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// Copyright 2017 Google Inc. All Rights Reserved.
// Licensed under the Apache License, Version 2.0 (the "License");
// you may not use this file except in compliance with the License.
// You may obtain a copy of the License at
// Unless required by applicable law or agreed to in writing, software
// distributed under the License is distributed on an "AS IS" BASIS,
// See the License for the specific language governing permissions and
// limitations under the License.
// DO NOT EDIT doc.go. Modify internal/doc.template, then run make -C internal.
Package firestore provides a client for reading and writing to a Cloud Firestore
See for an introduction
to Cloud Firestore and additional help on using the Firestore API.
Note: you can't use both Cloud Firestore and Cloud Datastore in the same
Creating a Client
To start working with this package, create a client with a project ID:
ctx := context.Background()
client, err := firestore.NewClient(ctx, "projectID")
if err != nil {
// TODO: Handle error.
CollectionRefs and DocumentRefs
In Firestore, documents are sets of key-value pairs, and collections are groups of
documents. A Firestore database consists of a hierarchy of alternating collections
and documents, referred to by slash-separated paths like
This client is built around references to collections and documents. CollectionRefs
and DocumentRefs are lightweight values that refer to the corresponding database
entities. Creating a ref does not involve any network traffic.
states := client.Collection("States")
ny := states.Doc("NewYork")
// Or, in a single call:
ny = client.Doc("States/NewYork")
Use DocumentRef.Get to read a document. The result is a DocumentSnapshot.
Call its Data method to obtain the entire document contents as a map.
docsnap, err := ny.Get(ctx)
if err != nil {
// TODO: Handle error.
dataMap := docsnap.Data()
You can also obtain a single field with DataAt, or extract the data into a struct
with DataTo. With the type definition
type State struct {
Capital string `firestore:"capital"`
Population float64 `firestore:"pop"` // in millions
we can extract the document's data into a value of type State:
var nyData State
if err := docsnap.DataTo(&nyData); err != nil {
// TODO: Handle error.
Note that this client supports struct tags beginning with "firestore:" that work like
the tags of the encoding/json package, letting you rename fields, ignore them, or
omit their values when empty.
To retrieve multiple documents from their references in a single call, use
docsnaps, err := client.GetAll(ctx, []*firestore.DocumentRef{
states.Doc("Wisconsin"), states.Doc("Ohio"),
if err != nil {
// TODO: Handle error.
for _, ds := range docsnaps {
_ = ds // TODO: Use ds.
For writing individual documents, use the methods on DocumentReference.
Create creates a new document.
wr, err := ny.Create(ctx, State{
Capital: "Albany",
Population: 19.8,
if err != nil {
// TODO: Handle error.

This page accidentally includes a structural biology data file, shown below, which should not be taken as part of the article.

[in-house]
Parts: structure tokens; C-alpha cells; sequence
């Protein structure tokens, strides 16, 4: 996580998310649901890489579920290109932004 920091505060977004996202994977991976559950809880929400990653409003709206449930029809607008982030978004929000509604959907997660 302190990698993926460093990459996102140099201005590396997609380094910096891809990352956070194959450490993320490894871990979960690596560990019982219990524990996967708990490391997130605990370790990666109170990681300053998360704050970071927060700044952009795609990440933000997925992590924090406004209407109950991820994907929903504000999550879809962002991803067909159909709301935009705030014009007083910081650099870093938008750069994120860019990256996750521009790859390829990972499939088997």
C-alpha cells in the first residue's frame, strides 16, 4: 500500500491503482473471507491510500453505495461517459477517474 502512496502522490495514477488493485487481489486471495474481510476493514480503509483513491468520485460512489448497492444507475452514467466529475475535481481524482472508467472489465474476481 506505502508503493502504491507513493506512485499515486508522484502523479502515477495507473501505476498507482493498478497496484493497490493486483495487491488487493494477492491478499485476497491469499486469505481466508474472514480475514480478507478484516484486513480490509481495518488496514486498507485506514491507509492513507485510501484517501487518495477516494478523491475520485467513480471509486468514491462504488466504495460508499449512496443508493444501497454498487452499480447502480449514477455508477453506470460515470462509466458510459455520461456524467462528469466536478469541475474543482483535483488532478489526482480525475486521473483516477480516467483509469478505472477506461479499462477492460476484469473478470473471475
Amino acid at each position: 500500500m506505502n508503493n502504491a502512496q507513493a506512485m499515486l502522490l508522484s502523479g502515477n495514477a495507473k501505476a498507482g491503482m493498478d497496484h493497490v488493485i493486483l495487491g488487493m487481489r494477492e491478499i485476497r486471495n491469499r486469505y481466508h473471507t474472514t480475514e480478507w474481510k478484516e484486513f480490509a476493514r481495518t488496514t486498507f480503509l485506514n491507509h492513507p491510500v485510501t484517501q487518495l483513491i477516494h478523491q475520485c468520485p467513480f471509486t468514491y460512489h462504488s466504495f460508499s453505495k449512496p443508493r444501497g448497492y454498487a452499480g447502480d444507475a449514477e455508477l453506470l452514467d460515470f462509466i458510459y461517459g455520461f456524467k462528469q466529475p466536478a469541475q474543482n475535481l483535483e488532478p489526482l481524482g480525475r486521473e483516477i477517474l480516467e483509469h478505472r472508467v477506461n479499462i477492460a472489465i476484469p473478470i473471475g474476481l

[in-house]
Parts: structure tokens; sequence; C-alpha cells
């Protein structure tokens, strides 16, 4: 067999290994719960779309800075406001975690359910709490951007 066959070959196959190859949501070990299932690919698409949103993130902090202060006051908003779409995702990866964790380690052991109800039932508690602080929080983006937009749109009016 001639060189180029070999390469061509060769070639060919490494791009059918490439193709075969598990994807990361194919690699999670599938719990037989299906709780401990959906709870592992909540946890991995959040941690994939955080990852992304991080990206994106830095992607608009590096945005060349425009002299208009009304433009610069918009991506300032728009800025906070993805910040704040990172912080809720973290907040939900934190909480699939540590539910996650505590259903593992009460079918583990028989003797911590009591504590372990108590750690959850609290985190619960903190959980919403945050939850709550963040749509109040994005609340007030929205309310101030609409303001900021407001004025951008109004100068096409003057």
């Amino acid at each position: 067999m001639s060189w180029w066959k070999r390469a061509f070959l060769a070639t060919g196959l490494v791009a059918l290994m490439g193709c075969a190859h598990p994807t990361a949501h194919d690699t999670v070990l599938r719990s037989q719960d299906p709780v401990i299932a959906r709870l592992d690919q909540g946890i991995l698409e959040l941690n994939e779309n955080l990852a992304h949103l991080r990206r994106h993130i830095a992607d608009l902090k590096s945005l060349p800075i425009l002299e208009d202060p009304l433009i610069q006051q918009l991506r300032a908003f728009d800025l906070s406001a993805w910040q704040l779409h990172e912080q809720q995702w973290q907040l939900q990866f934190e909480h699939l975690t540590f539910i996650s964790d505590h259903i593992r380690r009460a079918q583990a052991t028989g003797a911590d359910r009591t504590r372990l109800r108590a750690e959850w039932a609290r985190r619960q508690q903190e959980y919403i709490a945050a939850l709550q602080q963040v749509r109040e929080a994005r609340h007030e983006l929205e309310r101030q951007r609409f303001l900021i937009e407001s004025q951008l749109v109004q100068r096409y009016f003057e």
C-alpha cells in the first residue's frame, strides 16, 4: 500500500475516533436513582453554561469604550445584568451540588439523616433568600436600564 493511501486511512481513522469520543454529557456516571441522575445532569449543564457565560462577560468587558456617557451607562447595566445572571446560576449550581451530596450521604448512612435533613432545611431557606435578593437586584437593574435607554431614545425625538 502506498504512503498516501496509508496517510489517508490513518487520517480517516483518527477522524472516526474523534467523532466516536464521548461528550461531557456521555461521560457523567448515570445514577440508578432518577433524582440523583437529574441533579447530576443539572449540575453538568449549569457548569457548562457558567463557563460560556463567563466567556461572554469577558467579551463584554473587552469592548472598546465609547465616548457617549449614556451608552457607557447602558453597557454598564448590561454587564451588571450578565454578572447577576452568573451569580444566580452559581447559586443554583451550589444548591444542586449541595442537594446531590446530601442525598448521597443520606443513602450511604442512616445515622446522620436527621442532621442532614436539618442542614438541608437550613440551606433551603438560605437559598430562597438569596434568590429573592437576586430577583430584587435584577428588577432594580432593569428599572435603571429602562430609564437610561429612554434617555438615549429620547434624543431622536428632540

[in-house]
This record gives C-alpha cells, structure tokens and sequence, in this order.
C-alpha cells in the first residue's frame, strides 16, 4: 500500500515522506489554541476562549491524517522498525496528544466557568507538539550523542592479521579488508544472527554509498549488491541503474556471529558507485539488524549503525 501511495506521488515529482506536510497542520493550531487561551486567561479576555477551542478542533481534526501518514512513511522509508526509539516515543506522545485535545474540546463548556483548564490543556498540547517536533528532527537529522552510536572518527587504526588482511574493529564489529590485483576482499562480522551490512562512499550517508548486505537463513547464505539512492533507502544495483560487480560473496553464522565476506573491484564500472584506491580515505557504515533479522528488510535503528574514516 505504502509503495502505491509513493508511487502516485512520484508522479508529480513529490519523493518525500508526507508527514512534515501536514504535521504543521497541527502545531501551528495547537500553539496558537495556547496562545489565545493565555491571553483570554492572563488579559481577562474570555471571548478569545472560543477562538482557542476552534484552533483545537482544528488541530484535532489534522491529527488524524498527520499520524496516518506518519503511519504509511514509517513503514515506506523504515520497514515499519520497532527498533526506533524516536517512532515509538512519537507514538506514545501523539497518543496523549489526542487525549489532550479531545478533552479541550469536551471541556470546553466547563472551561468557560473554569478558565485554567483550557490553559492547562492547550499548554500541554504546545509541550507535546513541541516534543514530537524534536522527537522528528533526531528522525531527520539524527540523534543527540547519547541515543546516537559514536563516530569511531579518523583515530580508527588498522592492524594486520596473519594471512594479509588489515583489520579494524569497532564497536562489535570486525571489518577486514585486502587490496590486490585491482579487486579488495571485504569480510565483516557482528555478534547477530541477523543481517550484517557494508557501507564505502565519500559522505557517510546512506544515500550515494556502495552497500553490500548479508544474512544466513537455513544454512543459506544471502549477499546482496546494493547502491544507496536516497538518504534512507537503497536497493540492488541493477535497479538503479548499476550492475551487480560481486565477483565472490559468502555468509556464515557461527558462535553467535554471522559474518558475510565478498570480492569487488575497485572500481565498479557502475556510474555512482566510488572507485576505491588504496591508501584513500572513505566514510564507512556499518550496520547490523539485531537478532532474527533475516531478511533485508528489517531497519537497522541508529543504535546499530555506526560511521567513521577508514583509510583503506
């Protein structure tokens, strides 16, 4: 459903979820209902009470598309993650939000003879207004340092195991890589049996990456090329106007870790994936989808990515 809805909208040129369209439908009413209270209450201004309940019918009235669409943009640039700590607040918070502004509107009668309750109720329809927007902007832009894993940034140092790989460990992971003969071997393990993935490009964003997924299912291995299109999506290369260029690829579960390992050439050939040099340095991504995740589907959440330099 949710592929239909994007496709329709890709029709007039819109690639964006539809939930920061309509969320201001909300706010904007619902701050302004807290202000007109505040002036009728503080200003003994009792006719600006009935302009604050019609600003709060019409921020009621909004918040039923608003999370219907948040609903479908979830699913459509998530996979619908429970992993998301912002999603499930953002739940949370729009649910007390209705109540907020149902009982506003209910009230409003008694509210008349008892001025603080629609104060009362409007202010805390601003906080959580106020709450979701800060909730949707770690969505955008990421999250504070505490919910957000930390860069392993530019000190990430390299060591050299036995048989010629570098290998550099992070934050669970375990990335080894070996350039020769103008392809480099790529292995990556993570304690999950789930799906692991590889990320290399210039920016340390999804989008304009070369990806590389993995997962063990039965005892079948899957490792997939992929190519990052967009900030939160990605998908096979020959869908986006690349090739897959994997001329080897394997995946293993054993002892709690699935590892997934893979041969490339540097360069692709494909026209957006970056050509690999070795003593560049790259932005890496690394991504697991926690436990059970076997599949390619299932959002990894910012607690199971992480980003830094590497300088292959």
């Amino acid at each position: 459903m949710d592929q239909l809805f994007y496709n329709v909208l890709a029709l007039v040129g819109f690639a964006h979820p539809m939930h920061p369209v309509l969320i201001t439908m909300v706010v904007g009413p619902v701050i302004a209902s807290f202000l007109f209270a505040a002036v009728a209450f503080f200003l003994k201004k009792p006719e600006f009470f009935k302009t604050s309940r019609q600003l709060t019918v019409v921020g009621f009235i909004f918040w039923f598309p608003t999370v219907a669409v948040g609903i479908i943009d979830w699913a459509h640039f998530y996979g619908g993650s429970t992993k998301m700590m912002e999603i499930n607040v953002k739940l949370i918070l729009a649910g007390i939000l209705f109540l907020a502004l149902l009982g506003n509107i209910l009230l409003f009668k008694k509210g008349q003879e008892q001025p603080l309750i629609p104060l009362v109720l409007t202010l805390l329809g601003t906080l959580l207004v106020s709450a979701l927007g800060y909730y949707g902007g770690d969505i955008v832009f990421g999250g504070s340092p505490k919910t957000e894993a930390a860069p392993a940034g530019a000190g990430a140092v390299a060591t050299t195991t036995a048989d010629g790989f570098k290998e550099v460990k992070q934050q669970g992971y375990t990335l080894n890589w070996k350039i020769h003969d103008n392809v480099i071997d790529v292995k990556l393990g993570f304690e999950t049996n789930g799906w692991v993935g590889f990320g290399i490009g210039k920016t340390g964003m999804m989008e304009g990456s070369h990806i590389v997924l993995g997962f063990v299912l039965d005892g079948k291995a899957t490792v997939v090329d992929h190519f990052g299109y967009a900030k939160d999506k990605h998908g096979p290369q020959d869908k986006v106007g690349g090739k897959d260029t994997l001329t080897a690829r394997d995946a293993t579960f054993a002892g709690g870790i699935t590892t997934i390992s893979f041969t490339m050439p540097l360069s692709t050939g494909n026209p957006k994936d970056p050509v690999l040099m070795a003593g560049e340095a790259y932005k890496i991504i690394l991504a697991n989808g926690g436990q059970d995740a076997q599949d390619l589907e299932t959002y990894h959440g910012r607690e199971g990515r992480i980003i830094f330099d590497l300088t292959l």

The first return value is a WriteResult, which contains the time
at which the document was updated.
Create fails if the document exists. Another method, Set, either replaces an existing
document or creates a new one.
ca := states.Doc("California")
_, err = ca.Set(ctx, State{
Capital: "Sacramento",
Population: 39.14,
To update some fields of an existing document, use Update. It takes a list of
paths to update and their corresponding values.
_, err = ca.Update(ctx, []firestore.Update{{Path: "capital", Value: "Sacramento"}})
Use DocumentRef.Delete to delete a document.
_, err = ny.Delete(ctx)
You can condition Deletes or Updates on when a document was last changed. Specify
these preconditions as an option to a Delete or Update method. The check and the
write happen atomically with a single RPC.
docsnap, err = ca.Get(ctx)
if err != nil {
// TODO: Handle error.
_, err = ca.Update(ctx,
[]firestore.Update{{Path: "capital", Value: "Sacramento"}},
Here we update a doc only if it hasn't changed since we read it.
You could also do this with a transaction.
To perform multiple writes at once, use a WriteBatch. Its methods chain
for convenience.
WriteBatch.Commit sends the collected writes to the server, where they happen
writeResults, err := client.Batch().
Create(ny, State{Capital: "Albany"}).
Update(ca, []firestore.Update{{Path: "capital", Value: "Sacramento"}}).
You can use SQL to select documents from a collection. Begin with the collection, and
build up a query using Select, Where and other methods of Query.
q := states.Where("pop", ">", 10).OrderBy("pop", firestore.Desc)
Call the Query's Documents method to get an iterator, and use it like
the other Google Cloud Client iterators.
iter := q.Documents(ctx)
for {
doc, err := iter.Next()
if err == iterator.Done {
if err != nil {
// TODO: Handle error.
To get all the documents in a collection, you can use the collection itself
as a query.
iter = client.Collection("States").Documents(ctx)
Use a transaction to execute reads and writes atomically. All reads must happen
before any writes. Transaction creation, commit, rollback and retry are handled for
you by the Client.RunTransaction method; just provide a function and use the
read and write methods of the Transaction passed to it.
ny := client.Doc("States/NewYork")
err := client.RunTransaction(ctx, func(ctx context.Context, tx *firestore.Transaction) error {
doc, err := tx.Get(ny) // tx.Get, NOT ny.Get!
if err != nil {
return err
pop, err := doc.DataAt("pop")
if err != nil {
return err
return tx.Update(ny, []firestore.Update{{Path: "pop", Value: pop.(float64) + 0.2}})
if err != nil {
// TODO: Handle error.
See examples of authorization and authentication at
package firestore